In group SOP, the mortality rate was significant lower (44.4%; n = 80/180; P = .001) whereas the rate of infections (21.9%; n = 39) and withdrawal of medical support (28.3%; n = 51) was comparable and not significant different with group PreSOP. Among the 80 patients who died, again only seven belonged to the ISS = 9–15 subgroup and the majority of 73 to the ISS ≥ 16 subgroup as in group PreSOP. The mortality rate was with 20.6% (n = 7/34) lower but not significant in the ISS 9–15 subgroup (P = .71). The mortality rate was again two and a half times higher at 50% (n = 73/146) in the ISS ≥ 16 subgroup and significant lower to group PreSOP (P = .003). The infection rate was higher but not significant with 14.7% (n = 5/34) in the ISS = 9–15 subgroup in group SOP compared to group PreSOP and not significant similar in the ISS ≥ 16 subgroup (23.6%; n = 34/144). Information about the infection status was missing for two patients.

The SMR was 0.90 in group PreSOP and 0.70 in Group SOP. Hence, the observed mortality rate was below the expected mortality rate in both study periods.

The mean PT in the 259 patients was 72.5% (SD = 24.9%, range = 10–136%). The mortality rate was 80% (n = 8/10) in group PreSOP among patients with PT ≤ 30%, which probably indicated pre-existing anticoagulation medication. In group SOP, the mortality rate for patients with PT ≤ 30% was 53.3% (n = 8/15), which was not significant (P = .23). There was a significant (P = .002) lower mortality rate of patients with PT > 30% from 60.5% (n = 49/81) in group PreSOP to 39.2% (n = 60/153) in group SOP. In group PreSOP, 10% of the patients (n = 1/10) with PT ≤ 30 and 18.5% of the patients (n = 15/81) with PT > 30% suffered from infections. In group SOP, 46.7% of the patients (n = 7/15) with PT ≤ 30 and 21.2% of the patients (n = 32/151) with PT > 30% suffered from infections. Therefore, between the two-time periods, there was a not significant trend of increase in the infection rate among patients with PT ≤ 30% (from 10.0 to 46.7%; P = .088) but a not significant increase among patients with PT > 30% (from 18.5 to 21.2%; P = .63).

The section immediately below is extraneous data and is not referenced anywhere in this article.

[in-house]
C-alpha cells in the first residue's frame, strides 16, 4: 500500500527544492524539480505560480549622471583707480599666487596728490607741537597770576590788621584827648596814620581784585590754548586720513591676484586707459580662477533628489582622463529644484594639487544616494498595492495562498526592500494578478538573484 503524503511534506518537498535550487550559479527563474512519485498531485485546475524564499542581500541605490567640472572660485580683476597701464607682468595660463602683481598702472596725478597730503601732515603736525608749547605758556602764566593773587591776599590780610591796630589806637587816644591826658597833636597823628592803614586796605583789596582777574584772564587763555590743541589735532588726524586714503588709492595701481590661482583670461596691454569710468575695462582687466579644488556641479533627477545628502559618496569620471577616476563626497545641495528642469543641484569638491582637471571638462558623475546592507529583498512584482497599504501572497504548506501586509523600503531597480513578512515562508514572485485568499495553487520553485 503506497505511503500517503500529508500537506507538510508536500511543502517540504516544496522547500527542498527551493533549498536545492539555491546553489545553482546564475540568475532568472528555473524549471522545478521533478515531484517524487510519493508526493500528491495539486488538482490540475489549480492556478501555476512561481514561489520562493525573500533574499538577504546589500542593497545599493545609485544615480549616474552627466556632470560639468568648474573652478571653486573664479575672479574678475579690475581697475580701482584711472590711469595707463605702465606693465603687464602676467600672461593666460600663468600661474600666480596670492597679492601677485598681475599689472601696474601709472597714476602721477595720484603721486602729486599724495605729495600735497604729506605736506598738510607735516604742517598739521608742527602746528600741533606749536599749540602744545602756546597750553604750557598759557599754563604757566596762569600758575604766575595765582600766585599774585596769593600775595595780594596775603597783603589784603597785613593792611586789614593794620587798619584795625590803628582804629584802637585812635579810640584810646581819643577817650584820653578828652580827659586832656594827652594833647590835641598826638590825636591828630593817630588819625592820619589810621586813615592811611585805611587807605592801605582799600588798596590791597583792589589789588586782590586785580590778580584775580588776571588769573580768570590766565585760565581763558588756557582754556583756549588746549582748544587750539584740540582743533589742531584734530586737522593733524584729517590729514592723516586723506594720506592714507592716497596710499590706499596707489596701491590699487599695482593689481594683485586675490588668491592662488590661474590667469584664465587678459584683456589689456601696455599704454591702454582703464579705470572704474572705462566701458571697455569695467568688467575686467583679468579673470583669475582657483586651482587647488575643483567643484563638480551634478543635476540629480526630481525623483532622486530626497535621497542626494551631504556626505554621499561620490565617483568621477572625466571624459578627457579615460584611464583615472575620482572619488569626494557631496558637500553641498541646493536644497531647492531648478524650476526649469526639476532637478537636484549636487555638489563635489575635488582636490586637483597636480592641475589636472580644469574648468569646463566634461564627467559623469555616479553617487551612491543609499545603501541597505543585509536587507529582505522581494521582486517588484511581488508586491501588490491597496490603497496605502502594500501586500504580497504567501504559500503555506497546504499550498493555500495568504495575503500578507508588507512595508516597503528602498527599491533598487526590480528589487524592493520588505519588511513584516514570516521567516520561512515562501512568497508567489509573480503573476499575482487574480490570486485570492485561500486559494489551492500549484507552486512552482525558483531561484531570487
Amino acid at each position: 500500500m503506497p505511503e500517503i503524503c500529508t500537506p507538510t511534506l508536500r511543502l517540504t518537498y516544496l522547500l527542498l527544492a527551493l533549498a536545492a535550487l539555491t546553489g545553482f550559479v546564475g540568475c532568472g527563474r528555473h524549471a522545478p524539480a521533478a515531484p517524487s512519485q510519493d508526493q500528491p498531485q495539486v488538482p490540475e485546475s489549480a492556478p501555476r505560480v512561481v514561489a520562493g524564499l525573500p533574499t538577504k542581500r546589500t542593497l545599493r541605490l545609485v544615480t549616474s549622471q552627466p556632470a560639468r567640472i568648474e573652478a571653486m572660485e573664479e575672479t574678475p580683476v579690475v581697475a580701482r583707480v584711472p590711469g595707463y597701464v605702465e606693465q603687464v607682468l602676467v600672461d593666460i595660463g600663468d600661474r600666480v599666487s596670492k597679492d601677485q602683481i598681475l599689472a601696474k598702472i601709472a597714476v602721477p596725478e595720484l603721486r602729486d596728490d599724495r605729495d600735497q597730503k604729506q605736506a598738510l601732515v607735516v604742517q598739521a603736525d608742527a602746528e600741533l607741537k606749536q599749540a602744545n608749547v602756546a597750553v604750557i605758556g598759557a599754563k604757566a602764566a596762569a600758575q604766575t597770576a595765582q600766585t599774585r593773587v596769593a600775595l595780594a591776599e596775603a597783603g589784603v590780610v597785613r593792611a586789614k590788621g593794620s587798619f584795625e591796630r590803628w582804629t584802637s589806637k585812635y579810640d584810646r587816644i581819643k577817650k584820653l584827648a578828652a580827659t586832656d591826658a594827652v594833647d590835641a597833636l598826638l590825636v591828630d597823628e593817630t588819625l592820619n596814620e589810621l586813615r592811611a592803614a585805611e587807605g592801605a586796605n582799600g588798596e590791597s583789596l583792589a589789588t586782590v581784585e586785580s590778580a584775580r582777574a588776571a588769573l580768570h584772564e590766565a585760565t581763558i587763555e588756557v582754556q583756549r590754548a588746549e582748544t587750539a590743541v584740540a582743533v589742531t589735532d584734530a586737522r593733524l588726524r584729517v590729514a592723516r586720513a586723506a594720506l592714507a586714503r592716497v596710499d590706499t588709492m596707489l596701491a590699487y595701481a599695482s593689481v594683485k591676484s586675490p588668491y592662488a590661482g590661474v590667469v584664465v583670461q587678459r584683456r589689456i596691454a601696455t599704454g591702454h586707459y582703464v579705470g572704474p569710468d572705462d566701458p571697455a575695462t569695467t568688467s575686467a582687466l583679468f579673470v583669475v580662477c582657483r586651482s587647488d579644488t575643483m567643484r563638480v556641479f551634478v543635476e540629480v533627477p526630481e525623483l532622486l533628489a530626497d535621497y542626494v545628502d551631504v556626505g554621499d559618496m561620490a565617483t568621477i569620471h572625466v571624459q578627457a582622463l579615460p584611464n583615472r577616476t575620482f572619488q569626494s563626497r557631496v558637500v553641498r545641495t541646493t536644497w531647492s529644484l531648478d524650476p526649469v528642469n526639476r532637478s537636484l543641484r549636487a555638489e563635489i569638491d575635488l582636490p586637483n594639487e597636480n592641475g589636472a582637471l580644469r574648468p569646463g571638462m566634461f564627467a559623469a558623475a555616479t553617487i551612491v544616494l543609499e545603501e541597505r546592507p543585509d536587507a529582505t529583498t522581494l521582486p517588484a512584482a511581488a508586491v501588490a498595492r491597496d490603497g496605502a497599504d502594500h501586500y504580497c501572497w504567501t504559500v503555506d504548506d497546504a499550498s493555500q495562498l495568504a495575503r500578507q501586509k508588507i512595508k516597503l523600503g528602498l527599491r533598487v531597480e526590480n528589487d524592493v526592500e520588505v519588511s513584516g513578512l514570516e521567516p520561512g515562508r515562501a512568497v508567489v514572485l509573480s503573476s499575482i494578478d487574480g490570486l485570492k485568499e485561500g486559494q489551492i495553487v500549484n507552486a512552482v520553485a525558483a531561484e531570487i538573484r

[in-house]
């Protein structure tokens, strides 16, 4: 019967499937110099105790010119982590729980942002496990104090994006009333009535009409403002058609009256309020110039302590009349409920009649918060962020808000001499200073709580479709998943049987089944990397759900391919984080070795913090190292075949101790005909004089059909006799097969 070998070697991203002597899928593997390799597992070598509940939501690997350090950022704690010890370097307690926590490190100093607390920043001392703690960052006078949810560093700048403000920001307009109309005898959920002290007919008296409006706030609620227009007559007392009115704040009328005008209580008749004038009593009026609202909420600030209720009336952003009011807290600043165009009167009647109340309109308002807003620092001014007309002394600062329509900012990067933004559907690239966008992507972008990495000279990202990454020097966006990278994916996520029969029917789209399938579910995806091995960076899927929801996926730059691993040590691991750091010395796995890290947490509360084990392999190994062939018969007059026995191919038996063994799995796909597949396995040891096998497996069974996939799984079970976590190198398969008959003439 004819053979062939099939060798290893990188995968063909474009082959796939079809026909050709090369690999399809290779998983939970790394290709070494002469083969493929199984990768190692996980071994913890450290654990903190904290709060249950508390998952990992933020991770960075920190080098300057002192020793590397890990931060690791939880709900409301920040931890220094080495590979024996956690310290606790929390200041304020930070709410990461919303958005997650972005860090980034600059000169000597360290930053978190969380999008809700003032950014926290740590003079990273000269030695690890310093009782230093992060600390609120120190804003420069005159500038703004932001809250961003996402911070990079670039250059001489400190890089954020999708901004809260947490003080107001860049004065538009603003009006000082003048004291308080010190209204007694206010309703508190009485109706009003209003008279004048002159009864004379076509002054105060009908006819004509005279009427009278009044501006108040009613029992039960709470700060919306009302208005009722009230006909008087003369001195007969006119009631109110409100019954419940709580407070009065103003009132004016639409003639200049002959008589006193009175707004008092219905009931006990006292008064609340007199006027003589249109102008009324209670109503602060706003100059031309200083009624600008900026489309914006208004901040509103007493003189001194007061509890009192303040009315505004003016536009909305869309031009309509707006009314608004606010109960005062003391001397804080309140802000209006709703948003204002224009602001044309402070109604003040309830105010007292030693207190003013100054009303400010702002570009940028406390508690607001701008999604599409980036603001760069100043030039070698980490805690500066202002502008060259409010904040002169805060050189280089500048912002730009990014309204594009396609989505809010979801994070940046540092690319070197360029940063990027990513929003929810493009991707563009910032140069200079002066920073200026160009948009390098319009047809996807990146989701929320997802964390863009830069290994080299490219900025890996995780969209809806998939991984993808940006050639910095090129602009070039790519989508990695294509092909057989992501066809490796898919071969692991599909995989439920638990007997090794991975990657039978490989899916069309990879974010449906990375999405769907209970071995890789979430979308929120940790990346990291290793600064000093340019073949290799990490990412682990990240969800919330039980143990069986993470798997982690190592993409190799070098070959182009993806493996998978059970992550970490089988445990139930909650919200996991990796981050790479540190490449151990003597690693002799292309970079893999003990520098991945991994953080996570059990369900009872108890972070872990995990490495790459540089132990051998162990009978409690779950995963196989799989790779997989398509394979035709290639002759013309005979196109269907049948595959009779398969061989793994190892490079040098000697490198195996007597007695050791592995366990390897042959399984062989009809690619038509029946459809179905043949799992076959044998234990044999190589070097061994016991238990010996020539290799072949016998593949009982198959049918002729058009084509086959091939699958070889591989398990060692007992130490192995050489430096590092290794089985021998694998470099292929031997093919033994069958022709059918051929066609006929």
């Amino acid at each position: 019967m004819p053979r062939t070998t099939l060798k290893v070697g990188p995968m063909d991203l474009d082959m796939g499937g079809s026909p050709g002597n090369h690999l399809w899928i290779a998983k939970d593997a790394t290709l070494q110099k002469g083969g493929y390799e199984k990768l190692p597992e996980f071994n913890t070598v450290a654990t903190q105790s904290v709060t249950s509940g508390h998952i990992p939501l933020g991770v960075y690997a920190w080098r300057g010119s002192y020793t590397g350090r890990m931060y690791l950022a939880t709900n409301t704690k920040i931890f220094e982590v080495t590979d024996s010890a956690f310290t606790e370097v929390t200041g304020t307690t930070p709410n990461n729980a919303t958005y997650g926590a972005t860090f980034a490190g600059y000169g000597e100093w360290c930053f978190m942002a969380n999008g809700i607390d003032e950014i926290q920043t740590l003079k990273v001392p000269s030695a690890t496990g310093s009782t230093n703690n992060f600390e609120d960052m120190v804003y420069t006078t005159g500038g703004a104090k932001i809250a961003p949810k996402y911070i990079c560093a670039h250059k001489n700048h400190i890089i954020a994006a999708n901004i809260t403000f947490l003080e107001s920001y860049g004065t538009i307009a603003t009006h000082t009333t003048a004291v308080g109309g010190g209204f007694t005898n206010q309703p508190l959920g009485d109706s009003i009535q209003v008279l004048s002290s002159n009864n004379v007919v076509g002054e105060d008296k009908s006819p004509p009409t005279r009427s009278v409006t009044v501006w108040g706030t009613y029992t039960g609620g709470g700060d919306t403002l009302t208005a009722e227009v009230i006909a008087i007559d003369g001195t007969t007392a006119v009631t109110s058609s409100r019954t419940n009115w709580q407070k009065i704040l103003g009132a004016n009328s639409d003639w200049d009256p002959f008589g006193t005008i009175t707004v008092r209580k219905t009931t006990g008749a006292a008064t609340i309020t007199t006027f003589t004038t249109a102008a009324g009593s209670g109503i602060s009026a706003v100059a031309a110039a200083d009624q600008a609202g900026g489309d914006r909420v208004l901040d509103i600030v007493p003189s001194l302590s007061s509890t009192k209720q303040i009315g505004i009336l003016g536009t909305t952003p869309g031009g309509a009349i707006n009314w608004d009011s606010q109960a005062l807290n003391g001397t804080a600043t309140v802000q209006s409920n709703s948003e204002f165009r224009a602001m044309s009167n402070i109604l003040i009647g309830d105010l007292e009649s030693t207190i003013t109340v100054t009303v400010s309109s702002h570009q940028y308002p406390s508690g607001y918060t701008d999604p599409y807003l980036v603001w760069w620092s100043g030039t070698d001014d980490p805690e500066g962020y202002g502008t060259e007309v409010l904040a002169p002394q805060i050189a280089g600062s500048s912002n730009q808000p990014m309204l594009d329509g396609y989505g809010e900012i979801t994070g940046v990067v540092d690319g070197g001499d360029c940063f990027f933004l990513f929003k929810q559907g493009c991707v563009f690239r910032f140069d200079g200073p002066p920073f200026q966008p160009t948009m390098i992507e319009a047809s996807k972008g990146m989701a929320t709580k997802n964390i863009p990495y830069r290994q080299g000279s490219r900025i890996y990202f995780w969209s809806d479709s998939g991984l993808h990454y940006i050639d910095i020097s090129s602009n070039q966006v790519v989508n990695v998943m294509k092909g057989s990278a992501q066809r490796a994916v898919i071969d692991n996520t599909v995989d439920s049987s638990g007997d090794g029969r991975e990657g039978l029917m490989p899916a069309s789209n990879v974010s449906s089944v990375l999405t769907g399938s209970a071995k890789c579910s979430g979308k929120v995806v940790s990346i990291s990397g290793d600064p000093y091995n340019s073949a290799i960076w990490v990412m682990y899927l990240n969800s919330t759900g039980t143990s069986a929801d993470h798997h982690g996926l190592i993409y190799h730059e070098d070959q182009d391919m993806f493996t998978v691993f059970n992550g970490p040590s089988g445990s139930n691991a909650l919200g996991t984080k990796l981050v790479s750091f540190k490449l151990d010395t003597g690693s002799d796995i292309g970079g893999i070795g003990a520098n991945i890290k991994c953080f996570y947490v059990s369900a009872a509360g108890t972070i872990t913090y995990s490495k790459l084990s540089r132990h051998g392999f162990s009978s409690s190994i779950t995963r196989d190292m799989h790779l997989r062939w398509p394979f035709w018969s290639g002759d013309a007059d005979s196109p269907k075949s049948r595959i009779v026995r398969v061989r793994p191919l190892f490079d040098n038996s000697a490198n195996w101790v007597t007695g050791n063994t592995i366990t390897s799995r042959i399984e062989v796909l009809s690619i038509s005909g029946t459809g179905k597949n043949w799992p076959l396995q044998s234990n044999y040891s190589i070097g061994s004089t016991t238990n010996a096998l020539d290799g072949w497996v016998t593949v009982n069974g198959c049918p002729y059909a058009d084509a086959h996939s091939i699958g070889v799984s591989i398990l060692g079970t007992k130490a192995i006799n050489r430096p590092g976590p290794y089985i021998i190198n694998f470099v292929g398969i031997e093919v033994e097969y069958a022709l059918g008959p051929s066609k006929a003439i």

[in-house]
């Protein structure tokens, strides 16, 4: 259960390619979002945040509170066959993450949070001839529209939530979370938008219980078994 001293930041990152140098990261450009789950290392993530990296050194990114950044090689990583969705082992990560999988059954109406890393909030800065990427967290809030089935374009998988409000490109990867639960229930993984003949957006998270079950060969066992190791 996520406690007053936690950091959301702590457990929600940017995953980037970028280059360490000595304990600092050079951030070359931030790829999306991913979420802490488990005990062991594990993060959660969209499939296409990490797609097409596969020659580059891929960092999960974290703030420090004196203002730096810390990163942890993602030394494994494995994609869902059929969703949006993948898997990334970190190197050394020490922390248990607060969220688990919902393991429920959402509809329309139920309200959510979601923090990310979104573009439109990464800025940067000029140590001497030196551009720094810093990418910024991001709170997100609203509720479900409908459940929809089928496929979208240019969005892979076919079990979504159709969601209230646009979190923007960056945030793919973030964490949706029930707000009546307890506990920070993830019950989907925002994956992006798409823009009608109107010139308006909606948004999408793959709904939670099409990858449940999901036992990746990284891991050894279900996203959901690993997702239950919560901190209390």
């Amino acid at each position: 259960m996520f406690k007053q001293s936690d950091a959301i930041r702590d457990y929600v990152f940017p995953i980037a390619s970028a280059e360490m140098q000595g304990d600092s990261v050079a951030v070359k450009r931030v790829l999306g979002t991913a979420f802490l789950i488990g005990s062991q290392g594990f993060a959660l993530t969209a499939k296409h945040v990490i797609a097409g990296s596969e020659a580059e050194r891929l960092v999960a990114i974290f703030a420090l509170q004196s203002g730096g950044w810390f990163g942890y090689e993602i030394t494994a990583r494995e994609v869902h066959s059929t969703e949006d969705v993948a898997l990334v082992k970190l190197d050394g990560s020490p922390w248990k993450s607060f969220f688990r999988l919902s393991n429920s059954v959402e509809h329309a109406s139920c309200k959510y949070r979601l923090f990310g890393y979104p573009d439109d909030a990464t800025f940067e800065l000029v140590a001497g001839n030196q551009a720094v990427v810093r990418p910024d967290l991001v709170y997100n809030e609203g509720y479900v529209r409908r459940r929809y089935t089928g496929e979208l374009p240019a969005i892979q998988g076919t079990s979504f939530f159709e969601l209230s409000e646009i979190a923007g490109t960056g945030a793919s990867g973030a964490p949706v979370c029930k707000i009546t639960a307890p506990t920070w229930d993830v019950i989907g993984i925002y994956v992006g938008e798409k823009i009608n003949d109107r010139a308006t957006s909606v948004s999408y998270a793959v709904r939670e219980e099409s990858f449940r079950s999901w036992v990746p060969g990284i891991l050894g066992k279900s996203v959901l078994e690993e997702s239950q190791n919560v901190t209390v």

TBIs were the leading cause of death in both time periods (60.2% of deaths in time group PreSOP and 72.5% of deaths in group SOP, respectively, which corresponded to a higher MAIS head or neck score in group SOP). However, the rate of exsanguinating patients decreased from 26.5% in group PreSOP to 7.5% in group SOP.

Table 2 shows the statistics for the mortality rate and infection rate.

Table 2 Differences in mortality and infection rates between 2000 and 2006 (group PreSOP) and 2010–2012 (group SOP)

Multivariate binary logistic regression indicated that time period, ISS group, and age were all independently associated with in-hospital death. PT group and gender were not associated with in-hospital death. The Hosmer–Lemeshow test (chi-square = 13.156, P = .11) indicated that the numbers of deaths were not significantly different from those predicted by the model, and thus the overall model fit was fair.

Multivariate binary logistic regression indicated that age was independently associated with infection, whereas time period, ISS group, PT group, and gender were not associated with infection. The Hosmer–Lemeshow test (chi-square = 3.685, P = .88) indicated that the numbers of infections were not significantly different from those predicted by the model, and thus the overall model fit was good. There was no obvious linear trend over time, neither for mortality nor for infection (Tables 3, 4 and Fig. 4).

Table 3 Logistic regression model of mortality and infection rates. Time period 2000–2006 and 2010–2012, ISS: Injury Severity Score (grouped ISS 9–15 and ISS ≥ 16); PT: prothrombin (grouped PT > 30% and ≤ 30%)